At least 44 people have been killed after a stampede at a religious bonfire festival in Israel, rescue officials have said.
Dozens more were hurt at the Lag B’Omer event in northern Mount Meron, where annual commemorations including all-night prayer and dance were taking place.
Footage on social media showed chaotic scenes as men clambered through gaps in sheets of torn corrugated iron as they tried to escape the crush.
“Masses of people were pushed into the same corner and a vortex was created,” witness Dvir told Army radio.
“I felt like I was about to die.”
(1/2) MDA Spokesperson: at 00:50 a report was received at the MDA 101 Emergency Call center for bleachers which nun collapsed at Har Meron. MDA EMTs and Paramedics are on scene treating tens of injured including those who are in critical condition. An update will follow as needed pic.twitter.com/OmU3KCzhha— Magen David Adom (@Mdais) April 29, 2021
Zaki Heller, a spokesman for the Magen David Adom ambulance service, said 150 people had been taken to hospital, including six in a critical condition.
“In one moment, we went from a happy event to an immense tragedy,” he added.
Photographs showed rows of wrapped bodies lying on the ground, and dozens of ambulances.
“Close to 200 life-saving vehicles” were sent to the scene, ambulance service spokesman Yoni Yagodozsky told Sky News, in addition to a “huge fleet” that was already there.
Mr Yagodozsky said the tragedy happened in the hilly area when “people were on their way down from the main ceremony”.
The path was narrow and “people tripped over”, while those behind “simply walked on them and that’s what created this horrible, horrible incident”, he said.
There will be a “thorough investigation” following the “huge tragedy”, Mr Yagodozsky added.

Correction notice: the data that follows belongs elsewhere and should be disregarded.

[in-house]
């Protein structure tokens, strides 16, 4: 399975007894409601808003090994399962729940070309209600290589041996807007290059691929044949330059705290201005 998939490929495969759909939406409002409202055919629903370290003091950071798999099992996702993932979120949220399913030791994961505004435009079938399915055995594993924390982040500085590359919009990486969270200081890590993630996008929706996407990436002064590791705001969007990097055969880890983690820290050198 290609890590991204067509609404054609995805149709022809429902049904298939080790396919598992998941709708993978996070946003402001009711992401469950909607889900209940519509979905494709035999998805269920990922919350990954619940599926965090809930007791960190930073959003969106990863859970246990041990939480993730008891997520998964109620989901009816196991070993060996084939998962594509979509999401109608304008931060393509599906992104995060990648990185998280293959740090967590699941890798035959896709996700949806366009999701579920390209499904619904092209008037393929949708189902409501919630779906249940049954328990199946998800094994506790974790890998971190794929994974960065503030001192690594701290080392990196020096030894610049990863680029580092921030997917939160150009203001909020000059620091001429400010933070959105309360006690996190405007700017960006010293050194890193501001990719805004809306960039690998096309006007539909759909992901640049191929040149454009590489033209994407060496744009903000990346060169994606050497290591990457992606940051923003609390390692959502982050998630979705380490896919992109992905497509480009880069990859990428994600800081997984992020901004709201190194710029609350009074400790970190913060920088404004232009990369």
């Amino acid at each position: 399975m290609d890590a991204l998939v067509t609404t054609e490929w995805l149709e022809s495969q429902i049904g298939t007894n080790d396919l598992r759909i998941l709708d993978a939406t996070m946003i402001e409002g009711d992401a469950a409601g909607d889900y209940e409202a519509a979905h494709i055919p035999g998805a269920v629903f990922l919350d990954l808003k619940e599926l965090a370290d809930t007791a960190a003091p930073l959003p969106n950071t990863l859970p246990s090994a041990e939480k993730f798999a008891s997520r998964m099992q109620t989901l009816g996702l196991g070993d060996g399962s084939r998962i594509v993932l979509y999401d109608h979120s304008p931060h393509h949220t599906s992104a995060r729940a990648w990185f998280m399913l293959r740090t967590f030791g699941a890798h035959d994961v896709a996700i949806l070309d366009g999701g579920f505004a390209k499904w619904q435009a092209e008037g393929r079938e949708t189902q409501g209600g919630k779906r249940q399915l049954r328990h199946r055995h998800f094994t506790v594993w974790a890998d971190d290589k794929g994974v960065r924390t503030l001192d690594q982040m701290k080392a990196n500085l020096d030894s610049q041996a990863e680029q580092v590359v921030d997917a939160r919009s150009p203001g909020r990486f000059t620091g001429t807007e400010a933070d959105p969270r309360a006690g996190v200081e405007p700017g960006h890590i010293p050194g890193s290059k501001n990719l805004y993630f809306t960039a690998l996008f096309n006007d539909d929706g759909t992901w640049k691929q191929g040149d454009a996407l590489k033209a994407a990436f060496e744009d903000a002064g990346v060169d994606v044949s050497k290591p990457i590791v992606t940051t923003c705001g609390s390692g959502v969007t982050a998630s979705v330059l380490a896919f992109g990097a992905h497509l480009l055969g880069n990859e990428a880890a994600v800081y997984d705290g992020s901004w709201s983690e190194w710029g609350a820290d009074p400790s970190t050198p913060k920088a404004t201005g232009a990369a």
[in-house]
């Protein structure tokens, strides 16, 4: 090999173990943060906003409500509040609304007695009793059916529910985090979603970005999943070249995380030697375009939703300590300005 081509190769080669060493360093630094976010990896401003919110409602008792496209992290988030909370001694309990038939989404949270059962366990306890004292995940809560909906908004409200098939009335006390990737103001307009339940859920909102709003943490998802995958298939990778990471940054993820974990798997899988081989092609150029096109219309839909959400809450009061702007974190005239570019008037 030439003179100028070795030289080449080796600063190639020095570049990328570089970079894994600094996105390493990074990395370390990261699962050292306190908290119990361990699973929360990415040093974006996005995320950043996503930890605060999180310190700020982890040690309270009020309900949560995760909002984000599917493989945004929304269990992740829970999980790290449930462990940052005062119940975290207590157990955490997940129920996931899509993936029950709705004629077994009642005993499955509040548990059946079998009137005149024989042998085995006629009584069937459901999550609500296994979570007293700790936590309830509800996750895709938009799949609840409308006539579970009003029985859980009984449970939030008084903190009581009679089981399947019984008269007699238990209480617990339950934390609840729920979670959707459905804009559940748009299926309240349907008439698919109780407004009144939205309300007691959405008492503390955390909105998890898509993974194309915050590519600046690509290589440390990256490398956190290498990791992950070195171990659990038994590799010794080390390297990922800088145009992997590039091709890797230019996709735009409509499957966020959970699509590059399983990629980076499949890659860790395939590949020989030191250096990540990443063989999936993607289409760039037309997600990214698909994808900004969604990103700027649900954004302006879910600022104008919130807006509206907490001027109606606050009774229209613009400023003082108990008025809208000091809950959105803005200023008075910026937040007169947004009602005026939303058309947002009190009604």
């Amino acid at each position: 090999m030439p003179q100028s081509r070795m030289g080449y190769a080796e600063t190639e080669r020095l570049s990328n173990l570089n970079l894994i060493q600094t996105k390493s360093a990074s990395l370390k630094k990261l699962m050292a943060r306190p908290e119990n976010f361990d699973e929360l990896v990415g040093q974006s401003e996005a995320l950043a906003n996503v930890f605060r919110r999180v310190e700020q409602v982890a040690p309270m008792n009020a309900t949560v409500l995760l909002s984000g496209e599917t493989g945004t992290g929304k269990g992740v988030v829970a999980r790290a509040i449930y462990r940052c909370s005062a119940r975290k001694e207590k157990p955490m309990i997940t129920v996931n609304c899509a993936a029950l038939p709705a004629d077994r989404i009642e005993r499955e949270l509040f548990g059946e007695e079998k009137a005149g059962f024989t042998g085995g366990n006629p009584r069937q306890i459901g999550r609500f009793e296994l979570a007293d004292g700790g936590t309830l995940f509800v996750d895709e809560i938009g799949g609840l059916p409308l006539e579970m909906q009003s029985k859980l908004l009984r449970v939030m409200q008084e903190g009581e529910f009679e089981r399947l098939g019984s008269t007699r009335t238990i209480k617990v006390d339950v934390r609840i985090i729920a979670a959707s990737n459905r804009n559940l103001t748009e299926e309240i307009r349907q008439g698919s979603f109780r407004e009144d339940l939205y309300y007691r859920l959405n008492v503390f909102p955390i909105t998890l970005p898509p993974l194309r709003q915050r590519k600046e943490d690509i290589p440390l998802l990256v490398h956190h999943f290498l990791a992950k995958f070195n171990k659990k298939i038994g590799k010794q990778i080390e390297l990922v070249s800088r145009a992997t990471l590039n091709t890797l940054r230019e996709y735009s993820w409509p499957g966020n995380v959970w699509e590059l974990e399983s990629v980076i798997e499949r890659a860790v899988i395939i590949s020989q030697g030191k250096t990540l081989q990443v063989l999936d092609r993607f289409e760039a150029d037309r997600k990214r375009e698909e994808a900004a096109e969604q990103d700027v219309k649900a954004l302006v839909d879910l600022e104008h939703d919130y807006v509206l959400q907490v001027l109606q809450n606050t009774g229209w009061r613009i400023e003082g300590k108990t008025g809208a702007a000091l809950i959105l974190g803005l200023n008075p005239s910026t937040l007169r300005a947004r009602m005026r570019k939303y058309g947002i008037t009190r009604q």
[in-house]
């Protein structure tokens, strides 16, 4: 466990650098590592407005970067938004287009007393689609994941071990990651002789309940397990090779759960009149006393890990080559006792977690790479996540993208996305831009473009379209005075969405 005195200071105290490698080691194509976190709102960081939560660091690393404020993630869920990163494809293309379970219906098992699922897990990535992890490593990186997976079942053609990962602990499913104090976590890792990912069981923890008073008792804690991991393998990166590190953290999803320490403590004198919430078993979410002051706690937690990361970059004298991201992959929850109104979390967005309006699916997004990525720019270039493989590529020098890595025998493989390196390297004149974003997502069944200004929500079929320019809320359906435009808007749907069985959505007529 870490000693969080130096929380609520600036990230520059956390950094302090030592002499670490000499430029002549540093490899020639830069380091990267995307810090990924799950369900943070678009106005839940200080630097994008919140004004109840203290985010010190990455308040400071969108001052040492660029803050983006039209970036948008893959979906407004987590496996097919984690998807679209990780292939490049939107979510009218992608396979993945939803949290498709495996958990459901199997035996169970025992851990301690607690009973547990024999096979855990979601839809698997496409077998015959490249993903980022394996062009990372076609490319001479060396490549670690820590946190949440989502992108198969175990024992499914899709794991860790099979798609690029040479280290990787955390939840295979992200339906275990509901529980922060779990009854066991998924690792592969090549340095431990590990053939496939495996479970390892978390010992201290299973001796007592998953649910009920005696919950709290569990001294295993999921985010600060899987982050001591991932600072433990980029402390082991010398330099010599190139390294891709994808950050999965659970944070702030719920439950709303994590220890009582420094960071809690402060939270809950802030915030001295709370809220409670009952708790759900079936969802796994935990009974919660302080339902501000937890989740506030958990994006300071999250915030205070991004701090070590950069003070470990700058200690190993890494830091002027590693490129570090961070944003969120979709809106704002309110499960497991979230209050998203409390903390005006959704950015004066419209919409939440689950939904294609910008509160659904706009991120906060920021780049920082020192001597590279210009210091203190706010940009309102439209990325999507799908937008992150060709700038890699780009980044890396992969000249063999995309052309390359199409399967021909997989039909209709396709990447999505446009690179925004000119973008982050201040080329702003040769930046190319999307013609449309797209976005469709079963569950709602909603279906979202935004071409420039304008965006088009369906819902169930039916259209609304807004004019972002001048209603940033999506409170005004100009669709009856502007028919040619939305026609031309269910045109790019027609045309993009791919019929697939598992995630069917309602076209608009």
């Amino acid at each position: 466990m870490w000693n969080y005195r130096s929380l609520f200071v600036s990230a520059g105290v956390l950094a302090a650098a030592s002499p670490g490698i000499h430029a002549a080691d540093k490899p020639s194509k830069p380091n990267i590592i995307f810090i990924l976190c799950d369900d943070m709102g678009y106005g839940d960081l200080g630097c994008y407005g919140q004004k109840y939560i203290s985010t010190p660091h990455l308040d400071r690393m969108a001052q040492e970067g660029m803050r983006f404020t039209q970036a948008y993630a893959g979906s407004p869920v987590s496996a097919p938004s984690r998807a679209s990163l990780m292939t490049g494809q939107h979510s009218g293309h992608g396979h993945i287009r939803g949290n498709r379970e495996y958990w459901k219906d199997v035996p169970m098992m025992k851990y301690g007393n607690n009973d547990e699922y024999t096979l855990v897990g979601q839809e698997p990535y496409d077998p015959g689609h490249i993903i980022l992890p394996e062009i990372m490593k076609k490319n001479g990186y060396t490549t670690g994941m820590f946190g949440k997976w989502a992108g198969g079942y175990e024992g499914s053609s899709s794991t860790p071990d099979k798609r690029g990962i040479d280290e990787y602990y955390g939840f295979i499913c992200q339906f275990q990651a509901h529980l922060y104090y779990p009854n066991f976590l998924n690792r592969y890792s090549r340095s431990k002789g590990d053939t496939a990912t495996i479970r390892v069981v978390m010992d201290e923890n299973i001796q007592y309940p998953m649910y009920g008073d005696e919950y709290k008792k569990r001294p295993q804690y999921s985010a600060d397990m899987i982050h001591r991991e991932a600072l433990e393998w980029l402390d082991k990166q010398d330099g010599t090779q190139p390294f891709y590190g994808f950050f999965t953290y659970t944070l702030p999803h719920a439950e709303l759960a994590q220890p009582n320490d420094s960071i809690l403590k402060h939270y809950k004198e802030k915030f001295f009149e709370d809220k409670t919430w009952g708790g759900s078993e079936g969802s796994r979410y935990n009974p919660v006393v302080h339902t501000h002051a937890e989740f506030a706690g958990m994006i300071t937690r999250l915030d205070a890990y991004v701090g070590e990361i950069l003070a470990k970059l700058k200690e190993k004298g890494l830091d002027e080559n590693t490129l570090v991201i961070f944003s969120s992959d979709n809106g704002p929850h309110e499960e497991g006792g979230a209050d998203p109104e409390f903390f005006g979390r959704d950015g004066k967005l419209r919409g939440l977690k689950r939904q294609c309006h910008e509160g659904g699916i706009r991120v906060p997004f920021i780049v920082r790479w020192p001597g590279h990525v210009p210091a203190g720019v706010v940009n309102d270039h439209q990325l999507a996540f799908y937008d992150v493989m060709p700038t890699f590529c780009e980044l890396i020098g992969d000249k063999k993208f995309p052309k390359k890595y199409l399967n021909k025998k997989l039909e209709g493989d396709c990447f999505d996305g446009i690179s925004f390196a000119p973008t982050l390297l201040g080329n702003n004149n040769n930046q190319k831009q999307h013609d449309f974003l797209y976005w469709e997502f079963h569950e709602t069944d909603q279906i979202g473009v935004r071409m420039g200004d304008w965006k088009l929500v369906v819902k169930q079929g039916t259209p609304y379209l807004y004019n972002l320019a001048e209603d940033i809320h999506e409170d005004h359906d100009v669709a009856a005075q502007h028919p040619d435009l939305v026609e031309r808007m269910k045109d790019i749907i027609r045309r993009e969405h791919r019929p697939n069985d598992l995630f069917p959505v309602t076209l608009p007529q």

Funerals are expected to happen today.
About 100,000 ultra-Orthodox Jews had gathered at the tomb of second-century sage Rabbi Shimon Bar Yochai, considered to be one of the holiest sites in the Jewish world.
It was the first large-scale religious festival held since almost all Israel’s coronavirus restrictions were lifted. In previous years, up to a quarter of million people have gathered.
Magen David Adom said it would “not give up until the last victim is evacuated”.
The site is mostly gender-segregated and mobile-phone video suggests the crush took place mainly in the men’s areas.
Prime Minister Benjamin Netanyahu described the incident as a “heavy disaster”, adding: “We are all praying for the wellbeing of the casualties.”
Police have shut down the site and ordered attendees to be evacuated by bus.
One witness told the Army Radio station that he felt like he was about to die – and said “masses of people were pushed into the same corner and a vortex was created”.
He said a first row of people fell down, and then a second row, where he was standing, also began to fall down from the pressure of the stampede.
The cause of the crush is not clear, with an ambulance spokesman saying the night went from a “happy event” to “immense tragedy” in a matter of minutes.
Yoni Yagodozsky, a spokesman for Israel’s emergency services, said mobile intensive care units and helicopters were used to transport the most seriously injured to hospital.
He told Sky News that first responders were “well trained and well prepared” for these types of events, and had actually completed an exercise anticipating such a scenario.
“In the beginning, there was concern that one of the construction sets built in the area had collapsed. Then, it became more and more clear that people were trying to escape,” he said.
The gathering had been held despite health officials warning that crowding could cause Covid-19 to spread.
Israel has seen cases plummet since launching one of the world’s most successful vaccination campaigns late last year.
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